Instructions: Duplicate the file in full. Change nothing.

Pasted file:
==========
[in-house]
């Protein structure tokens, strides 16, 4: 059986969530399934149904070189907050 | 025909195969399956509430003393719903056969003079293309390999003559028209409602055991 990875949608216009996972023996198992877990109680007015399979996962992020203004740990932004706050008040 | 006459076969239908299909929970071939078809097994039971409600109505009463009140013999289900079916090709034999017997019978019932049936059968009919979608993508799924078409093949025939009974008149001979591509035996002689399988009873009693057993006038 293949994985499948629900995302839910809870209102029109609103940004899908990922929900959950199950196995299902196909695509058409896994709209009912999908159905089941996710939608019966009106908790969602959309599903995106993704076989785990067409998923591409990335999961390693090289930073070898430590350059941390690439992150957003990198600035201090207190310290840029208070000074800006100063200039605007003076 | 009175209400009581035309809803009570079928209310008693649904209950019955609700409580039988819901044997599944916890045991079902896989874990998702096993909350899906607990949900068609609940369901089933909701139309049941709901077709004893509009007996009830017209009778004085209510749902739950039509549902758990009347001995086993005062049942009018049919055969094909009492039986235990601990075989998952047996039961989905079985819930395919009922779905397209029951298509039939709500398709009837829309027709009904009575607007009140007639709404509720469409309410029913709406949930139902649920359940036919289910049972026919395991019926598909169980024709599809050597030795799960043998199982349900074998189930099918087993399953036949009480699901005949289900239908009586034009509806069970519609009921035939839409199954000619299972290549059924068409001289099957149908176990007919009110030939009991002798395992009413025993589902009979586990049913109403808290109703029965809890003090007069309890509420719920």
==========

[in-house]
């Protein structure tokens, strides 16, 4: 059986969530399934149904070189907050 | 025909195969399956509430003393719903056969003079293309390999003559028209409602055991 990875949608216009996972023996198992877990109680007015399979996962992020203004740990932004706050008040 | 006459076969239908299909929970071939078809097994039971409600109505009463009140013999289900079916090709034999017997019978019932049936059968009919979608993508799924078409093949025939009974008149001979591509035996002689399988009873009693057993006038 293949994985499948629900995302839910809870209102029109609103940004899908990922929900959950199950196995299902196909695509058409896994709209009912999908159905089941996710939608019966009106908790969602959309599903995106993704076989785990067409998923591409990335999961390693090289930073070898430590350059941390690439992150957003990198600035201090207190310290840029208070000074800006100063200039605007003076 | 009175209400009581035309809803009570079928209310008693649904209950019955609700409580039988819901044997599944916890045991079902896989874990998702096993909350899906607990949900068609609940369901089933909701139309049941709901077709004893509009007996009830017209009778004085209510749902739950039509549902758990009347001995086993005062049942009018049919055969094909009492039986235990601990075989998952047996039961989905079985819930395919009922779905397209029951298509039939709500398709009837829309027709009904009575607007009140007639709404509720469409309410029913709406949930139902649920359940036919289910049972026919395991019926598909169980024709599809050597030795799960043998199982349900074998189930099918087993399953036949009480699901005949289900239908009586034009509806069970519609009921035939839409199954000619299972290549059924068409001289099957149908176990007919009110030939009991002798395992009413025993589902009979586990049913109403808290109703029965809890003090007069309890509420719920």